Remember in Oliver Stone's ridiculous biopic of Jim Morrison, when Val Kilmer says, "Gimme some death!"--how you totally identified with him, if only in the hope that you wouldn't have to see the rest of the film? No? You didn't beg for some death? Well, Stephen Dunn is going to give it to you anyway, in this, the second in our series of Poems Reflecting On Some Facet Or Other Of My Life Philosophy. This is about the importance of having an acute sense of mortality.
Choosing To Think Of It
Today, ten thousand people will die
and their small replacements will bring joy
and this will make sense to someone
removed from any sense of loss.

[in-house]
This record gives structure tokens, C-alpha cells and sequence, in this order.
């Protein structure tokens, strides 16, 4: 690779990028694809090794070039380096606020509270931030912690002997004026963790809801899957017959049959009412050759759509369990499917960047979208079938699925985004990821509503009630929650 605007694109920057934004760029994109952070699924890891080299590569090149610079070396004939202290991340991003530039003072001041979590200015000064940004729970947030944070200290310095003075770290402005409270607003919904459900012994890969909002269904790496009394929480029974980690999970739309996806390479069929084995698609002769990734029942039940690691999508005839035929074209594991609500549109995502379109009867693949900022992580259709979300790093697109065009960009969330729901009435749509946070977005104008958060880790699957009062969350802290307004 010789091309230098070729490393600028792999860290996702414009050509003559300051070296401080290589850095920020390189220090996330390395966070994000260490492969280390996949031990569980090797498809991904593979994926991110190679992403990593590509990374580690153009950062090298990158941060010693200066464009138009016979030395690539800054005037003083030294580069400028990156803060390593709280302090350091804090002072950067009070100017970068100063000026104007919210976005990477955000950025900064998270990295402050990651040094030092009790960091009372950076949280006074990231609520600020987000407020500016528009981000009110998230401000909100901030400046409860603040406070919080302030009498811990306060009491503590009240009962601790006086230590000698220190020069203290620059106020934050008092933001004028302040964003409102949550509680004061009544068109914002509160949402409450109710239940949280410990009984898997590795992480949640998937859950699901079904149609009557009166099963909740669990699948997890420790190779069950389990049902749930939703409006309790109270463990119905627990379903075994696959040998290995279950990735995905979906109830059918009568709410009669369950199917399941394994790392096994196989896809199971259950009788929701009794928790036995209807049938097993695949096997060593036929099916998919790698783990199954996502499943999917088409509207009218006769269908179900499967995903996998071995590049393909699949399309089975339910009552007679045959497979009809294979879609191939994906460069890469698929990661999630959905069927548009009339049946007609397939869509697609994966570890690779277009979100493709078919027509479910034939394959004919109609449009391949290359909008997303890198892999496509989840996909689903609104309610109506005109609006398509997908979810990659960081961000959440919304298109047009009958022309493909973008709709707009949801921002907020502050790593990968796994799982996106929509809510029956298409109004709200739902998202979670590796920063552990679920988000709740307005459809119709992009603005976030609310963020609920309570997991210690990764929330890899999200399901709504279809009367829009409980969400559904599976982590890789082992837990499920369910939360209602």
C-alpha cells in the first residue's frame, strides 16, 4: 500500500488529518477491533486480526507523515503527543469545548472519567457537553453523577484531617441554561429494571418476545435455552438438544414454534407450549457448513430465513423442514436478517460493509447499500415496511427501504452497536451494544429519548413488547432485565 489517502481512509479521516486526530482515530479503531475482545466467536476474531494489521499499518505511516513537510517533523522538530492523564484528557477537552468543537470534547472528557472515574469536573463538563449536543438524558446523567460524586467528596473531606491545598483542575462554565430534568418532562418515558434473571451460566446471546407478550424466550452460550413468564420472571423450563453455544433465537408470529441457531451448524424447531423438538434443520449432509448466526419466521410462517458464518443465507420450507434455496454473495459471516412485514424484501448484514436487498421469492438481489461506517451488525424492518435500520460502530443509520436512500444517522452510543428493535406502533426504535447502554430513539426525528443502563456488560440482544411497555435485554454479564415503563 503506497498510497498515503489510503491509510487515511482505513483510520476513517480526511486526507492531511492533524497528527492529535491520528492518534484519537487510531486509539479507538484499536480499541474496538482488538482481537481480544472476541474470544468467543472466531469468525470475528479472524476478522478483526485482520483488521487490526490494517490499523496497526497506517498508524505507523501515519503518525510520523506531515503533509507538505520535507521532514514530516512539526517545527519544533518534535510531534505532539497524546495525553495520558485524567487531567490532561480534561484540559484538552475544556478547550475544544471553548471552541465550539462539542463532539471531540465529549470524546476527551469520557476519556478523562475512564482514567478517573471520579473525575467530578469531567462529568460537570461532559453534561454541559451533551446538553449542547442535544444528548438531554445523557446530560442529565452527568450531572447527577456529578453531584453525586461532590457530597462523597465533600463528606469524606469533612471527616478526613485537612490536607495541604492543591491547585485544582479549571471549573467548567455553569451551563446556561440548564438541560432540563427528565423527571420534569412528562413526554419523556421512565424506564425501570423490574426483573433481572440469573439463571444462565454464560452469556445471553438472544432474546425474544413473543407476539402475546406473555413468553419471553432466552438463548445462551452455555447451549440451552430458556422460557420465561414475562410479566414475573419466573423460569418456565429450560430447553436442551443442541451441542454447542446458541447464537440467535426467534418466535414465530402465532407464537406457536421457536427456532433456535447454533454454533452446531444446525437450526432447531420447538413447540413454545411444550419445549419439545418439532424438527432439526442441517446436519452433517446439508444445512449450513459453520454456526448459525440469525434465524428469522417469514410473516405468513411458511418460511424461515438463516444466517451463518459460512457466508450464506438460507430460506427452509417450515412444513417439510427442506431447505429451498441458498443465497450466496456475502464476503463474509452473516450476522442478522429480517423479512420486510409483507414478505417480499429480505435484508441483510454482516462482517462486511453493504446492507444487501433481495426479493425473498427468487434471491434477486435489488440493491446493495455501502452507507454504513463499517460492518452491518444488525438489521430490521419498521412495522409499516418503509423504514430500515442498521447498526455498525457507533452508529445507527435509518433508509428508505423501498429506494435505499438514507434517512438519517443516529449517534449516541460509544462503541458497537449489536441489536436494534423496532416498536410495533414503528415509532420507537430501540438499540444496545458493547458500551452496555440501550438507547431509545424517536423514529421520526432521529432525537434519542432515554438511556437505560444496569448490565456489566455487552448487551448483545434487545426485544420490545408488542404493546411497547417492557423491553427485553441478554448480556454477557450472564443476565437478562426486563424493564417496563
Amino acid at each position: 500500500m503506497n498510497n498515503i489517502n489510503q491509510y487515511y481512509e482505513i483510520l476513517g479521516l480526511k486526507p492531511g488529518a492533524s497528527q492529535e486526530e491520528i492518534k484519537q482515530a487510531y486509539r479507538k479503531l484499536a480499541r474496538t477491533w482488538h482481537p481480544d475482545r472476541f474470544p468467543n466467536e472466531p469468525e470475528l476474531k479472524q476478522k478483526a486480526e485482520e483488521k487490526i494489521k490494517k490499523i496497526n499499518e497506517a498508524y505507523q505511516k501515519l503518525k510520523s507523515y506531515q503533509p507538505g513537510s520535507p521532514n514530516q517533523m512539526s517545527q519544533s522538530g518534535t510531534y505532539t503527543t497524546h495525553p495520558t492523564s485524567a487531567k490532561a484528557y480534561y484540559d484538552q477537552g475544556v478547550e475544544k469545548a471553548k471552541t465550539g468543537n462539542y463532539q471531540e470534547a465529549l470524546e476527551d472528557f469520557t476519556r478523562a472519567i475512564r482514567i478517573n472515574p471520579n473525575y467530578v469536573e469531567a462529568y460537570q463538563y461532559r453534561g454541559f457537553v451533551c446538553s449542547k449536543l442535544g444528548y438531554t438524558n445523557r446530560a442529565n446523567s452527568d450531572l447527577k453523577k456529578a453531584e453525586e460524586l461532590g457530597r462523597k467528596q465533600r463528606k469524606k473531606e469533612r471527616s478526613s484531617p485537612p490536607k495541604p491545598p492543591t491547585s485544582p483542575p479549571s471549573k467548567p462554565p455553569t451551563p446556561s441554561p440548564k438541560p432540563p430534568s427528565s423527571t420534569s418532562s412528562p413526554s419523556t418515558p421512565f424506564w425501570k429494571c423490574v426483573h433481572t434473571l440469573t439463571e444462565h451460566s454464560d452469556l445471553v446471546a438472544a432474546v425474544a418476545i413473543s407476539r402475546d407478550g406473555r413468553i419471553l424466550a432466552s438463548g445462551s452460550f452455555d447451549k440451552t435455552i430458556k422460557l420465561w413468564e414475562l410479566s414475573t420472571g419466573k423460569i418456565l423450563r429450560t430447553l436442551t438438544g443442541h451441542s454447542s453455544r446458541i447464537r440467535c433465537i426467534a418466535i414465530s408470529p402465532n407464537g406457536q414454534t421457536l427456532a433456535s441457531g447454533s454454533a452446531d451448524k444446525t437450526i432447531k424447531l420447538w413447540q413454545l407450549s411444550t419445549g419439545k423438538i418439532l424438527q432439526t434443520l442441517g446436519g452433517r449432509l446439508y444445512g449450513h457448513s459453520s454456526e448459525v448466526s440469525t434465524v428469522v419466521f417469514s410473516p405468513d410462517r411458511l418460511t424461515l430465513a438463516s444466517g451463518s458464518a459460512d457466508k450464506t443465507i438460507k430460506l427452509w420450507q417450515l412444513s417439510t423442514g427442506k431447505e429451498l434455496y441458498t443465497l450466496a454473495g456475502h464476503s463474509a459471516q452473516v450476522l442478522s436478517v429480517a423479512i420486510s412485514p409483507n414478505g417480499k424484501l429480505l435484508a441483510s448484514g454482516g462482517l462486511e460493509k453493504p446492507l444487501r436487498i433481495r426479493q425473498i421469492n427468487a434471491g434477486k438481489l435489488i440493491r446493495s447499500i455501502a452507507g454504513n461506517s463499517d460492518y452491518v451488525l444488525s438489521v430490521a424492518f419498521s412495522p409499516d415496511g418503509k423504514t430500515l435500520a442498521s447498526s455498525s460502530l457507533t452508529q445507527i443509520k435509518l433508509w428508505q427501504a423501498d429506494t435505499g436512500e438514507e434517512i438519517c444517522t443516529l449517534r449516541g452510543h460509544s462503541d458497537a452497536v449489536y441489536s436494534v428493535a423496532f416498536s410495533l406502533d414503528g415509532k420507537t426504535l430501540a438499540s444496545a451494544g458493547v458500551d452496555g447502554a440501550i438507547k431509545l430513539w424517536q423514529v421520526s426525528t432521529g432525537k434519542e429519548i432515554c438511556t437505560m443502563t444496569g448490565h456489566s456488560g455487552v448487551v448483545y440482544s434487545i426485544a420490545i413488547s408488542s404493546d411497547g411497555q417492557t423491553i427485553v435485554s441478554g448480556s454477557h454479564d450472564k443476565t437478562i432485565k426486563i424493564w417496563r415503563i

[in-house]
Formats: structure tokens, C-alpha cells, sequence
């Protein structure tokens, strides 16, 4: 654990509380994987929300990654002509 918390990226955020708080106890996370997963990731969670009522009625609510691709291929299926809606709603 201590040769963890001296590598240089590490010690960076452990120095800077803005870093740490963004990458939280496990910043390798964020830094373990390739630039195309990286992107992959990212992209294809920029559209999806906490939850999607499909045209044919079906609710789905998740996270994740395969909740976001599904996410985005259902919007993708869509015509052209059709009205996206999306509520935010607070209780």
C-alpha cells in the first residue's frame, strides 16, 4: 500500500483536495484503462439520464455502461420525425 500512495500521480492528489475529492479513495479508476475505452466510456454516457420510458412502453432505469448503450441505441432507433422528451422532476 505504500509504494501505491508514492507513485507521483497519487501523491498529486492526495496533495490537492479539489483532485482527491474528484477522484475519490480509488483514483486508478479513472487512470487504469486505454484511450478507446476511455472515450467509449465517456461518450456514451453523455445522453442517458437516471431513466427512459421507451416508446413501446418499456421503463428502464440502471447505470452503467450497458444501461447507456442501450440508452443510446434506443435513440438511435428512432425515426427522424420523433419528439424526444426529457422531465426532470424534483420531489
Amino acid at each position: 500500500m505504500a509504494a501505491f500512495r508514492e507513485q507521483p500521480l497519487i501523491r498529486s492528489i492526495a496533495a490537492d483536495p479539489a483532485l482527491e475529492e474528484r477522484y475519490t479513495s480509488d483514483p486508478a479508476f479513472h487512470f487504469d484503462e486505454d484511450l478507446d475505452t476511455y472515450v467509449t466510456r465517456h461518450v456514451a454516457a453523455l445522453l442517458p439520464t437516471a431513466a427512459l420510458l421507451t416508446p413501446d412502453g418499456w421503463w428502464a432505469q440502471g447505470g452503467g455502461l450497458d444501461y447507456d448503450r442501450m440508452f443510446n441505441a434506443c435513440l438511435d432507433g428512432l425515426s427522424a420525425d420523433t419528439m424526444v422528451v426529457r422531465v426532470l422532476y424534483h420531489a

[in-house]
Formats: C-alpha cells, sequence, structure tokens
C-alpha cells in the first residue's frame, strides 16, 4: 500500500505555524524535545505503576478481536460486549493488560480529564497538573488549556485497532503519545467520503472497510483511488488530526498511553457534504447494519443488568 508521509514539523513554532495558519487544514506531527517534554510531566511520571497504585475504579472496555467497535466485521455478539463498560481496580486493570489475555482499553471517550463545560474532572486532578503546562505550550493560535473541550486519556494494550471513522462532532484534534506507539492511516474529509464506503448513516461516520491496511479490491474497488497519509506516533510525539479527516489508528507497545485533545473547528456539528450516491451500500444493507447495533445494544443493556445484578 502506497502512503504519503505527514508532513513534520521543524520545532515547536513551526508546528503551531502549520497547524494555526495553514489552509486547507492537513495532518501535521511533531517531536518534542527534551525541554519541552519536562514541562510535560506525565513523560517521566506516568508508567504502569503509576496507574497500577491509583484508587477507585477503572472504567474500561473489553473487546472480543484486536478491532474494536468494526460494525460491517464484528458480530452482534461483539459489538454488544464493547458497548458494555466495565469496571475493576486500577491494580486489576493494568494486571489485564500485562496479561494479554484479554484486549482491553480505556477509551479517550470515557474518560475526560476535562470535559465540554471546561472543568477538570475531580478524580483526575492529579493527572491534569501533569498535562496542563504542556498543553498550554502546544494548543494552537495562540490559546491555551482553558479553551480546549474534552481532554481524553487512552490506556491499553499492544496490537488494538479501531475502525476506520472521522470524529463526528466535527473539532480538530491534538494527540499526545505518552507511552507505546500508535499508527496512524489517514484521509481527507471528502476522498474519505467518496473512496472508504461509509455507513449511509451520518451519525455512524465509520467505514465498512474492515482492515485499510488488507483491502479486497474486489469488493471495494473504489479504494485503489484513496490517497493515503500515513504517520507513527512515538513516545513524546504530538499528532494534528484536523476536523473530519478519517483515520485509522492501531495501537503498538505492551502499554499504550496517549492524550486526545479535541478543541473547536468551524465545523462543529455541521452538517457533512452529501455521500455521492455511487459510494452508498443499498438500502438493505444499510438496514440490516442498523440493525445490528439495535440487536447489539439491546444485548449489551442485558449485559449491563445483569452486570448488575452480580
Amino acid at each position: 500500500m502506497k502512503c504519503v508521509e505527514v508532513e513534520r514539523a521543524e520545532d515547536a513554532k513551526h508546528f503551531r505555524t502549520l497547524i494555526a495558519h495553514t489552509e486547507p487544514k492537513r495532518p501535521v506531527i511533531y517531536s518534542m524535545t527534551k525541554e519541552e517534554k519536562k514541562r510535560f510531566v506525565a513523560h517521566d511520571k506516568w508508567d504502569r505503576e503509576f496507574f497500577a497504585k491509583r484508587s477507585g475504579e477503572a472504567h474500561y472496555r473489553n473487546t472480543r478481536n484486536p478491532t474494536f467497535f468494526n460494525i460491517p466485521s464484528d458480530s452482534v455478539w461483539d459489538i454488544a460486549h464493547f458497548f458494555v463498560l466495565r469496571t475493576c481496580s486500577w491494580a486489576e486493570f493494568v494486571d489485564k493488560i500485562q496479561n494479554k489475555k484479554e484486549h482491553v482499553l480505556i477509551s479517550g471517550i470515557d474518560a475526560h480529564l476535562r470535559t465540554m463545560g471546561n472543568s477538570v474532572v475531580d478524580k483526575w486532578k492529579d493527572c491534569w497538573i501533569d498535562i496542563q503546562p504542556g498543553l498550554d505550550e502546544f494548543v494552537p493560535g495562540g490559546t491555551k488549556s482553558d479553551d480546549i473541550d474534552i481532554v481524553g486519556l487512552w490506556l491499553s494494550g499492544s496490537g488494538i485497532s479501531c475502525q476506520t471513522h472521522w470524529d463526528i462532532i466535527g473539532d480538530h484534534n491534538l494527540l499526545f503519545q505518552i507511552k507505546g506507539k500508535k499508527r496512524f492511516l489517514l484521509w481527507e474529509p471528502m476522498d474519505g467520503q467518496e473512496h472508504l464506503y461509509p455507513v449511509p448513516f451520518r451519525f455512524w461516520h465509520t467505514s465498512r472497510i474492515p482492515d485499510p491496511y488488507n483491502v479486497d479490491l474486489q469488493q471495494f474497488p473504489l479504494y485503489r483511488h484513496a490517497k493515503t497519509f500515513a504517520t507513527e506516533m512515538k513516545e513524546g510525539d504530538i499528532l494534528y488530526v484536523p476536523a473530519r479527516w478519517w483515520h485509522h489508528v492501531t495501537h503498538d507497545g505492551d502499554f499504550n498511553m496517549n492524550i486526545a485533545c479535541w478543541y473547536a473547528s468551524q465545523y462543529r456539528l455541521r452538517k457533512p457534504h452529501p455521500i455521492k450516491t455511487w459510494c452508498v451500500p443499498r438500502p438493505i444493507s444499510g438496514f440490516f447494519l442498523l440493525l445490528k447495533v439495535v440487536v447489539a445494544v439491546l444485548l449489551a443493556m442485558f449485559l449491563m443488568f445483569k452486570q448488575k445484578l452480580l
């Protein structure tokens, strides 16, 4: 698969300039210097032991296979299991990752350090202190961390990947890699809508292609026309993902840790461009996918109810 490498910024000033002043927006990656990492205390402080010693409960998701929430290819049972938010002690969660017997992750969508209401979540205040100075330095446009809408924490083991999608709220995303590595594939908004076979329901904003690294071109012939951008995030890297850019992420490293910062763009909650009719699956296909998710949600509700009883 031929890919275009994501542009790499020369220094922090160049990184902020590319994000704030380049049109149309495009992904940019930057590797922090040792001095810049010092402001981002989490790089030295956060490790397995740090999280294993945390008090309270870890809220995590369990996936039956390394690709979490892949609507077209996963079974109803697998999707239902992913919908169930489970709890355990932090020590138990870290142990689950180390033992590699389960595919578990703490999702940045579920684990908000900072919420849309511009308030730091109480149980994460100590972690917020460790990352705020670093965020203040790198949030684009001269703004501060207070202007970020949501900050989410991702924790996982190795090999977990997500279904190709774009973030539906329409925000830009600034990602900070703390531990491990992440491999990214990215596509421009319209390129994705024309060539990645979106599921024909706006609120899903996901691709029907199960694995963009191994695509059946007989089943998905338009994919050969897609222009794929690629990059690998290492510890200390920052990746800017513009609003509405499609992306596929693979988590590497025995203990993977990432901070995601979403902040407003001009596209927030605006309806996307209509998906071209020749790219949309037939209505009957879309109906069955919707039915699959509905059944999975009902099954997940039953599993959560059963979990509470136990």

I, too, will die a little and carry on,
doing some paperwork, driving myself
home, the sky is simply overcast,
nothing is any less than it was
yesterday or the day before. In short,
there's no reason or every reason
why I'm choosing to think of this now.
The short-lived holiness
true lovers know, making them unaccountable
except to spirit and themselves—suddenly
I want to be that insufferable and selfish,
that sharpened and tuned.
I'm going to think of what it means
to be an animal crossing a highway,
to be a human without a useful prayer
setting off on one of those journeys
we humans take. I don't expect anything
to change. I just want to be filled up
a little more with what exists,
tipped toward the laughter which understands
I'm nothing and all there is.
By evening the promised storm
will arrive. A few in small boats
will be taken by surprise.
There will be survivors, and even they will die.
PS: Don't blame me for the cheerless existential yearning here. Jen Kostecki made me do it.